Legal advice re: section 230

  • #1
DaveC426913
Gold Member
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Wondering if anyone who has a passing understanding of the law would care to enlighten me about online libel law.


Section 230 protects 3rd party content-providers from the claims of their users.

What are implications upon an online community service whose /intent/ was to encourage members to "call out" offenders that could be identified?

A fictional example:

Think of a forum where users could post a complaint about a neighbourhood problem - say, a regular dog walker who never picked up after his dog. Members could be capable of providing enough information about the offense, the location, and the offender so as to be able to identify him. However, the incident (on Tuesday your dog pooped on my lawn) is not proveable as truthful.

Would the community provider be protected?

Would the members be subject to libel lawsuits even though the claims are essentially unsubstantiatable eyewitness claims?
 

Answers and Replies

  • #2
Evo
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Yeah, I've read that the poster of the event can be held liable, but it would be difficult unless there were specifics.
 
  • #3
I do not know the specific laws or any of the case law though, as far as the liability of the community provider goes, I would imagine it falls under the principle of "good faith". The community provider assumes that any information posted is factual and that members will not abuse the forum.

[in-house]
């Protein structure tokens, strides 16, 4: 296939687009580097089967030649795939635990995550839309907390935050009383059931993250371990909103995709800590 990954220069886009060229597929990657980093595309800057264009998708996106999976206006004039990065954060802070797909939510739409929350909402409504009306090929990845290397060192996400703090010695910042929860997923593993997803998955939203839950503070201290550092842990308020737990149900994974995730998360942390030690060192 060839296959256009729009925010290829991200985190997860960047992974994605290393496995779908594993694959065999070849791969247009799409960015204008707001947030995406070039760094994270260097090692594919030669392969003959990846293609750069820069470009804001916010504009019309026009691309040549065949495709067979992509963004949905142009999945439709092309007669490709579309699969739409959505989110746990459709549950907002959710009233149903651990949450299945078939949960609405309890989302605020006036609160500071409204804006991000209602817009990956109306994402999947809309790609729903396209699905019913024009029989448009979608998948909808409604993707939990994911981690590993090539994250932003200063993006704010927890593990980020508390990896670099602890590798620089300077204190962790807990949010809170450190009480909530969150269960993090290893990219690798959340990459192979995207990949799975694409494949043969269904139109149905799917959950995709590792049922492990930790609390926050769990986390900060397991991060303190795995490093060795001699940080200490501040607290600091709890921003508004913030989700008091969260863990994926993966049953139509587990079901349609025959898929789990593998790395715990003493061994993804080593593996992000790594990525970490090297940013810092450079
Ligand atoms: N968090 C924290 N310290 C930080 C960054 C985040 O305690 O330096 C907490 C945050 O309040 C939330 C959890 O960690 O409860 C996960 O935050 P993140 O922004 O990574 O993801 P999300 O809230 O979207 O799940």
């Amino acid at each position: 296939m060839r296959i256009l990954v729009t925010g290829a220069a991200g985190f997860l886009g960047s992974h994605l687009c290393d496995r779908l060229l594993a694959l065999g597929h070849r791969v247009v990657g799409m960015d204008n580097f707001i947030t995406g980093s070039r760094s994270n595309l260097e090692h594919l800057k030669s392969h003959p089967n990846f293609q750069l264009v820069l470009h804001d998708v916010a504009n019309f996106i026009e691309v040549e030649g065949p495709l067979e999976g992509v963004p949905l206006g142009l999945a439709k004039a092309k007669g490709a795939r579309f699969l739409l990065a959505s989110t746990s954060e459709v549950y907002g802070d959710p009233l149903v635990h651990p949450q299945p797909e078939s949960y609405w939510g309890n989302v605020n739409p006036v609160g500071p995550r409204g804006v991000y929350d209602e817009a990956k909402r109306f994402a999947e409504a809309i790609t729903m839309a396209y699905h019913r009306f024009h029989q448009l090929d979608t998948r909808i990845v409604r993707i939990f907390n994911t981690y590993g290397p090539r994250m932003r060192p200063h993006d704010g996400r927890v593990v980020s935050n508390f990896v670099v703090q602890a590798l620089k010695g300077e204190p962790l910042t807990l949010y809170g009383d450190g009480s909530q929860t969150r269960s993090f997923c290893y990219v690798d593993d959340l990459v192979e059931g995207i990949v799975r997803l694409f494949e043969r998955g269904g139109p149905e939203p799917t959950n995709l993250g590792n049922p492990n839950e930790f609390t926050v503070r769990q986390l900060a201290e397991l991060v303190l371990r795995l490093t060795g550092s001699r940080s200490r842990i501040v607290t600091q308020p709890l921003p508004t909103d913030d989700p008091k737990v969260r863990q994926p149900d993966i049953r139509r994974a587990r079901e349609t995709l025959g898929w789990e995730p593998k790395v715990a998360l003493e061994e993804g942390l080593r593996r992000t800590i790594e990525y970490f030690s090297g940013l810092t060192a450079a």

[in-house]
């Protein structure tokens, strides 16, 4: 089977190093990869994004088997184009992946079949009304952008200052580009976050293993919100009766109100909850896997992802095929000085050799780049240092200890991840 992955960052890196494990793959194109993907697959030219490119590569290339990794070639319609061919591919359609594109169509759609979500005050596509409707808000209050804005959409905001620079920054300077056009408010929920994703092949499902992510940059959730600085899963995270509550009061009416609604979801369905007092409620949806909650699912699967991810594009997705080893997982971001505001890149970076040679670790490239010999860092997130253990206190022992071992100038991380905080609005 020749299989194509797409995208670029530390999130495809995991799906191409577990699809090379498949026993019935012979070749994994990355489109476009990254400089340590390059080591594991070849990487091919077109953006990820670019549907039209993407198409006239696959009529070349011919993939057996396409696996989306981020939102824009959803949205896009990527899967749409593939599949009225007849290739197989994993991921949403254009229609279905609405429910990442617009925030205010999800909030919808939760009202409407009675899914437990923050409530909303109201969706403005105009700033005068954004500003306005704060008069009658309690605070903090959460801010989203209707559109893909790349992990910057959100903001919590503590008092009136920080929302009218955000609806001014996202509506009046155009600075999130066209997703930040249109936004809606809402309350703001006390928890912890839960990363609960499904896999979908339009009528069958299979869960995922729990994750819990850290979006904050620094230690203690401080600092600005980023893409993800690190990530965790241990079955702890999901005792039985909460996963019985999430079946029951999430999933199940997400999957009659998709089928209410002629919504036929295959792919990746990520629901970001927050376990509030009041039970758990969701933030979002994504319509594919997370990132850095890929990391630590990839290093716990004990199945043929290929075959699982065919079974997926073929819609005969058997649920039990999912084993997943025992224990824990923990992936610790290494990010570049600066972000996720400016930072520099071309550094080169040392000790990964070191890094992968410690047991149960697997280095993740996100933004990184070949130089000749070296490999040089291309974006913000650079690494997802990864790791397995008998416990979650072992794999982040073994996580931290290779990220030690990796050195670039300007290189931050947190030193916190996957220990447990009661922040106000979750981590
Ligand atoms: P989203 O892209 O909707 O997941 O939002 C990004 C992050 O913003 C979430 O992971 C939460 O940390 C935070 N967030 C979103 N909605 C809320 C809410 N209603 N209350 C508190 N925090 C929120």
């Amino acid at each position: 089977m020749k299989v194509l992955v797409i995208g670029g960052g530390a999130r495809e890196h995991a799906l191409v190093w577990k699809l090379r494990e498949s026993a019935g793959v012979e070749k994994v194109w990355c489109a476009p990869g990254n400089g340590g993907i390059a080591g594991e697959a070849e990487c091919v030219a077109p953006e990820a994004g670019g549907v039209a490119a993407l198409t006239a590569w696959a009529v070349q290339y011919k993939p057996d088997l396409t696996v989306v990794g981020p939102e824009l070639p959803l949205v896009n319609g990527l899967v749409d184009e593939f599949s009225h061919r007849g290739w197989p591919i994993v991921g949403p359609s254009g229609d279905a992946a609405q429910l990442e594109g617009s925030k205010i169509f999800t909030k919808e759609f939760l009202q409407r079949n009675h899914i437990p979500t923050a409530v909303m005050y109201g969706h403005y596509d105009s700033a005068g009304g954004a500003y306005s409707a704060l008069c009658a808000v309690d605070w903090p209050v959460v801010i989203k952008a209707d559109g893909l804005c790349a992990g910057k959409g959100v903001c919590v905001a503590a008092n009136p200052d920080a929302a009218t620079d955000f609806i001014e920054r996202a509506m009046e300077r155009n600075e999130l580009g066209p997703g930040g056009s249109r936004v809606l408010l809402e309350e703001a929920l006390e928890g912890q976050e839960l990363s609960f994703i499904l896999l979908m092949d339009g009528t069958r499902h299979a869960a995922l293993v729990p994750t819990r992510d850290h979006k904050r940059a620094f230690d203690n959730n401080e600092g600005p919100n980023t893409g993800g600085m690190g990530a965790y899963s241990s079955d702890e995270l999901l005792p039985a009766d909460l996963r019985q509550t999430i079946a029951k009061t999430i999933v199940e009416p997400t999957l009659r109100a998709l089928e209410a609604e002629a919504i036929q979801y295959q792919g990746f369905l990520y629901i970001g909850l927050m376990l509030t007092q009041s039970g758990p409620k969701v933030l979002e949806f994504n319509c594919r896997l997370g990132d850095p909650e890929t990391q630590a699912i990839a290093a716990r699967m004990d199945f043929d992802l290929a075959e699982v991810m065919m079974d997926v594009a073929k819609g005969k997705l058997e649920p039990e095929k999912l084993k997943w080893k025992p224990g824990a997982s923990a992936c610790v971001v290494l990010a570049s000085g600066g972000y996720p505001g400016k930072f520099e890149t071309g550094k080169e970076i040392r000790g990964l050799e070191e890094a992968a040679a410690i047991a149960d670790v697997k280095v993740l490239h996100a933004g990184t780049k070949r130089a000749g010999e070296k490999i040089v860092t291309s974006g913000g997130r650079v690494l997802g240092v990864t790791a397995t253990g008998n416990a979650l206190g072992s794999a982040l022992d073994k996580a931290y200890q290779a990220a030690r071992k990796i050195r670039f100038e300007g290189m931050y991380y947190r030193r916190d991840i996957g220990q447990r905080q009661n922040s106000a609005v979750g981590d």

I could see an argument the other way though.

Imagine instead a forum that encourages users to share the sexual proclivities and inadequacies of their exes. I could see a lawyer making a rather compelling argument that the host has provided a forum that is "ripe for abuse" considering the typical mind frame of jilted lovers and angry exes and their likely motivations for posting in such a forum. Then question whether the site really serves any legitimate community interest other than being a forum for embarrassing others and lead back into whether or not it was reasonably foreseeable that abuse would be prevalent.

The same argument could likely be made for your example though it would probably be more difficult. Likely one would focus in on the likelihood that such a site would create a tool for "running people out of town" via the internet.
 
  • #4
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Kill all the lawyers. Well good old Shakespere and King Henry had it right there.

It's become simply too easy to take idiotic legal action against someone, i've seen lawsuits that are clearly filed at the expense of common sense.

Or just add the word allegedly at the end of every sentence. They can't sue then, allegedly.
 
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  • #5
MATLABdude
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[...]Imagine instead a forum that encourages users to share the sexual proclivities and inadequacies of their exes. I could see a lawyer making a rather compelling argument that the host has provided a forum that is "ripe for abuse" considering the typical mind frame of jilted lovers and angry exes and their likely motivations for posting in such a forum. Then question whether the site really serves any legitimate community interest other than being a forum for embarrassing others and lead back into whether or not it was reasonably foreseeable that abuse would be prevalent.[...]